Mechanically though, its running quite rough. Currently fitted with a mikuni carb, the pick-up is gradual and doesnt come with forceful/fast throttle. Also gears have the usual play in them.
On bringing it to hyderabad, I decided to first proceed with getting it properly done up, especially repainting it in a proper period colour combo.
I found a good tinker, painter and mechanic all in one compound who are all said to be well-known, with help of my friend Mr. Rashid Mody, and have given it for being done up, my intention originally being to get it ready by 15th august for the rally but am told its doubtful it'll be done by then. Let's see!

So far, the body panels have been all stripped off, then they are going to be scraped of the paint and then primered to be made ready for tinkering.

I plan to be there to supervise the scraping as I want to know where all the holes are for the original fittings (legshield badge, rear grille etc.) so I can fit them accordingly. Ive managed to source a few of the original stuff like the aluminium housed tail-light, rear grille, speedometer etc. for now. Awaiting news on the rest of the parts.
Plus also received quite a lot of spares from my good friend sidman, including 2 brand new (SIL made though) rims and SPACO/Dellorto carb.!
Attached Thumbnails
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Last edited by Stanher : 28th July 2008 at 23:10.
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Old 28th July 2008, 23:20   #9
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Nice work going on there. Brings back old memories. Used to come home from school on one of these. All the best for your restoration projects
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Old 29th July 2008, 19:19   #10
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Good old memories for me too. After all, we had three Lambrettas- I learnt driving a two-wheeler with a Lambretta. The scooter is very sturdy and its body well balanced. In the looks department it was Italian design at its zenith.
The later Lambrettas of the 1970's had unreliable components and many nuts and bolts even were not of good quality.These sold well till the monopolistic market was favouring its demand. Demand slackened soon after the entry of the Vijai Super and its siblings from many states, under different brand names. Automobile Products of India Ltd introduced the Lamby 150 sometime in 1978 after the collaboration with Innocenti ended. The Lamby 150 sales hit a speedbreaker after a few years, with so many brands available apart from Bajaj and Priya.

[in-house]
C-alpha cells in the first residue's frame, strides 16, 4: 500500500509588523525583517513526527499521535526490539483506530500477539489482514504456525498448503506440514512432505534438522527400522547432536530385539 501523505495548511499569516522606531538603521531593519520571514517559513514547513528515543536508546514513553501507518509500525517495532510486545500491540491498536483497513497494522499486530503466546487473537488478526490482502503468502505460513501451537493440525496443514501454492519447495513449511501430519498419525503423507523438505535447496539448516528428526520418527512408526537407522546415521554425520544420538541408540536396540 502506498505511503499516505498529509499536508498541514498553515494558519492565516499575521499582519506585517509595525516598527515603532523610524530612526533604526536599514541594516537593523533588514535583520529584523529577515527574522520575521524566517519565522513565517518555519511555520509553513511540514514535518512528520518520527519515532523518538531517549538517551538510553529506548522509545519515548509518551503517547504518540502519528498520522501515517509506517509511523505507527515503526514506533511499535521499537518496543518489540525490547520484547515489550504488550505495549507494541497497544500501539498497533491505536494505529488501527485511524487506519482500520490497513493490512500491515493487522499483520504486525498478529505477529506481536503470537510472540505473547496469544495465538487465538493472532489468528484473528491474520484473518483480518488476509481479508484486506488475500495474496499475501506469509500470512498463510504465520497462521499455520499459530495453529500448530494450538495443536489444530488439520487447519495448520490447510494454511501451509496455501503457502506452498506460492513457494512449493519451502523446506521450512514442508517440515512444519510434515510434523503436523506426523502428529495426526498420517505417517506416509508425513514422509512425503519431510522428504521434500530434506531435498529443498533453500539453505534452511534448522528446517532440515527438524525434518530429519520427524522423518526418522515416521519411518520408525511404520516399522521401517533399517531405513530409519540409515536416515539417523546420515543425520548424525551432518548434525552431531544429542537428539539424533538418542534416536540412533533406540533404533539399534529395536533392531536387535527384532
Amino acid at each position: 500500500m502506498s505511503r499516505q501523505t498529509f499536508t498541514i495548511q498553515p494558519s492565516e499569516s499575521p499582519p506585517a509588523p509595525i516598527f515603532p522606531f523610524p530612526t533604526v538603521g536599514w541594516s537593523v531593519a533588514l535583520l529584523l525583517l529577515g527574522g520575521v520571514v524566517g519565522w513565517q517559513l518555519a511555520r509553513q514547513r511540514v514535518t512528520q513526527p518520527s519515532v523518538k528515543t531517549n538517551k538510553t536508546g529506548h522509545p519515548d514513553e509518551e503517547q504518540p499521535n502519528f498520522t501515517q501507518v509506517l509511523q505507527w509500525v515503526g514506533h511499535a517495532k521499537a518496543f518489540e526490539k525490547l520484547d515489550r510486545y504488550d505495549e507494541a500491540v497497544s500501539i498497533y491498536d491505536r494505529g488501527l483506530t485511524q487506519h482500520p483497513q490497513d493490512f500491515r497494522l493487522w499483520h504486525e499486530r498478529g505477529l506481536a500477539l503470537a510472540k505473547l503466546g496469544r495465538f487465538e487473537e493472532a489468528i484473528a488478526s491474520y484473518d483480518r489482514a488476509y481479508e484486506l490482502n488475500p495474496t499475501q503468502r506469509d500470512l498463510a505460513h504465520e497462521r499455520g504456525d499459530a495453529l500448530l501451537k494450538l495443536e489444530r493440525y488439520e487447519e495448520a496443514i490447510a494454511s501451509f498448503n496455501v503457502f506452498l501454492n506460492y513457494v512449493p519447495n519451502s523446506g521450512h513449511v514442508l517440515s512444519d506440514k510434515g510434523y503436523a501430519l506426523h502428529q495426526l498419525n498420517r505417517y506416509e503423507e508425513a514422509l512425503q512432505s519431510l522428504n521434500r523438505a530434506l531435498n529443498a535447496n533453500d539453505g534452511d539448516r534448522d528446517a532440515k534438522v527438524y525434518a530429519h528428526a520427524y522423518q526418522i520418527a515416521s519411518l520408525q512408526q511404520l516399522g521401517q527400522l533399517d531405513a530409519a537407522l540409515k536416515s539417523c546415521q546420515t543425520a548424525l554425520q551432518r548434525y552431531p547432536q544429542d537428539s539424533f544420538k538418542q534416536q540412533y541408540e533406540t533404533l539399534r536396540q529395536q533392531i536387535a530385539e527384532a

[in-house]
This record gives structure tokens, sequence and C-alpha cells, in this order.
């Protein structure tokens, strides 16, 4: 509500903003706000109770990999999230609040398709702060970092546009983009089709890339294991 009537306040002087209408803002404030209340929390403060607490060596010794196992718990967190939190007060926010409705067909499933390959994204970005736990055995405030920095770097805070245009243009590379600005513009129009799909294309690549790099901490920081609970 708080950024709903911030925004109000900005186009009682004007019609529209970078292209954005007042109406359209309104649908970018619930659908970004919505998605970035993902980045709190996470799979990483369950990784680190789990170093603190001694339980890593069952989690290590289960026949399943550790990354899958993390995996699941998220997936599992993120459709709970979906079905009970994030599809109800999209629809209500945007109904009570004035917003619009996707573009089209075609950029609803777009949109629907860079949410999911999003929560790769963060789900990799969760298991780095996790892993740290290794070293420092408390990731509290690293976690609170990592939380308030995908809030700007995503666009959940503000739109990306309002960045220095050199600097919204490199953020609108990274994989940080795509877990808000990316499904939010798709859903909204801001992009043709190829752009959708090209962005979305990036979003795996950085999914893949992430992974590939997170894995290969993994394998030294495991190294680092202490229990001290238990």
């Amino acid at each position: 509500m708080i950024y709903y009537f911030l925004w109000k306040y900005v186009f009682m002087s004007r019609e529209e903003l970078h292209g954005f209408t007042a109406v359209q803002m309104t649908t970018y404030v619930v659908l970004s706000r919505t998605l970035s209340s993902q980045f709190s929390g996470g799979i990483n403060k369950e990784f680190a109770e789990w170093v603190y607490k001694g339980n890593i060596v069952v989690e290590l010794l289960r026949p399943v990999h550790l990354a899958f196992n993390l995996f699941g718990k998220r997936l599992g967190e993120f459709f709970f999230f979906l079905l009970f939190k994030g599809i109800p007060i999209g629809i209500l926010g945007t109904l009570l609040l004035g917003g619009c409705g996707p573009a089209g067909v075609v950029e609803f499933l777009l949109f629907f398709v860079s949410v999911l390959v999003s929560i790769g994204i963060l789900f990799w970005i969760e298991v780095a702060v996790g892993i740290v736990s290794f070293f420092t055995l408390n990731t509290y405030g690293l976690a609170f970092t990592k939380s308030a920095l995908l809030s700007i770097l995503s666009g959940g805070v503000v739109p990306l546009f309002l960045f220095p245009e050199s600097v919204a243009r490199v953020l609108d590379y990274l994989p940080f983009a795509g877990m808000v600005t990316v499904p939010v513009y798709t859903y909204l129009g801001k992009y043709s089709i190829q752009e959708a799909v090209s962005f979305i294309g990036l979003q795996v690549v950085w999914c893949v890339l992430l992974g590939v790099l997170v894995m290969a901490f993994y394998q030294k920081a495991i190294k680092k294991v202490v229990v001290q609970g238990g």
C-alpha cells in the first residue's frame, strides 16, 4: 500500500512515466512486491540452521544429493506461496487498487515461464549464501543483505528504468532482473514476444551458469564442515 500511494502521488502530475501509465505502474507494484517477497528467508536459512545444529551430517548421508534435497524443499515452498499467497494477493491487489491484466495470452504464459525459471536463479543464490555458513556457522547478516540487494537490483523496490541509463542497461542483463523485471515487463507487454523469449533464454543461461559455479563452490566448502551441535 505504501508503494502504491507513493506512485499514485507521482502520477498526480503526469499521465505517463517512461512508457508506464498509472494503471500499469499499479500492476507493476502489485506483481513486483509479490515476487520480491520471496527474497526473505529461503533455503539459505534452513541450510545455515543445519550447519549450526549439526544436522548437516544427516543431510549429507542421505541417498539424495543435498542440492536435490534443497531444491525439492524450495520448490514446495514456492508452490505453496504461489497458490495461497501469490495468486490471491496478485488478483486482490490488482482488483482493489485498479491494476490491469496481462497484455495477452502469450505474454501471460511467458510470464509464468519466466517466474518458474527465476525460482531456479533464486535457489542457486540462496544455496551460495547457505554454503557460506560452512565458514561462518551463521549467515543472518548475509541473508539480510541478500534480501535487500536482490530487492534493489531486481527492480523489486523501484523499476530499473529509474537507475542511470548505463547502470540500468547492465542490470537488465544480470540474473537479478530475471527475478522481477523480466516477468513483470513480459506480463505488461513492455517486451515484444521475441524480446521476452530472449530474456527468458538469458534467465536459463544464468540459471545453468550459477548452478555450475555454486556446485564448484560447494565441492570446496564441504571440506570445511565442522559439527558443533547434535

The Lambrettas with Italian components marketed in the 1960's still stand out!
Stanher and Sidman all the best with your projects in hand!

Last edited by anjan_c2007 : 29th July 2008 at 19:20.
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Old 29th July 2008, 21:01   #11
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Quote:
Originally Posted by Stanher View Post
Well guys, after much procrastinating, I decided to add some more colour to this thread by starting off with my own restoration story!
Wow! Stanher's got some awesome spares there
You plan to retain that legshield box? Not sure if it belongs there.
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Old 29th July 2008, 22:20   #12
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Quote:
Originally Posted by Sidman View Post
Wow! Stanher's got some awesome spares there
You plan to retain that legshield box? Not sure if it belongs there.
Nope, I'm not retaining the legshiled box. Yes its a (rather cheaply if seen in the "flesh") fabricated one.
As I'm not going to be using this scooter regularly I wouldnt require a legshield box, although I might go for a rexine bag. 'just considering.

Here are more pic.s taken today, with the body fully stripped.

Signs of corrosion seen where the (non-original) spare tyre holder and rear numberplate were, mainly effects of the madras climate. Of course, there was some welding done on the inside of the rear end to fit the hooks for the side-panel handles, so that added to it.
Attached Thumbnails
Lambretta scooters - Restoration & Maintenance-img_0934.jpg  

Lambretta scooters - Restoration & Maintenance-img_0935.jpg  


Last edited by Stanher : 29th July 2008 at 22:28.
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Old 31st July 2008, 23:23   #13
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Resto has not begun yet, waiting for the monsoons to finish. Minor work has been done, as you read in an earlier post. The spare wheel holder was removed to be converted to hold the spare wheel in the classic Lambretta "slanted" position. Coming weekend, hope to get the 12V electrical conversion done.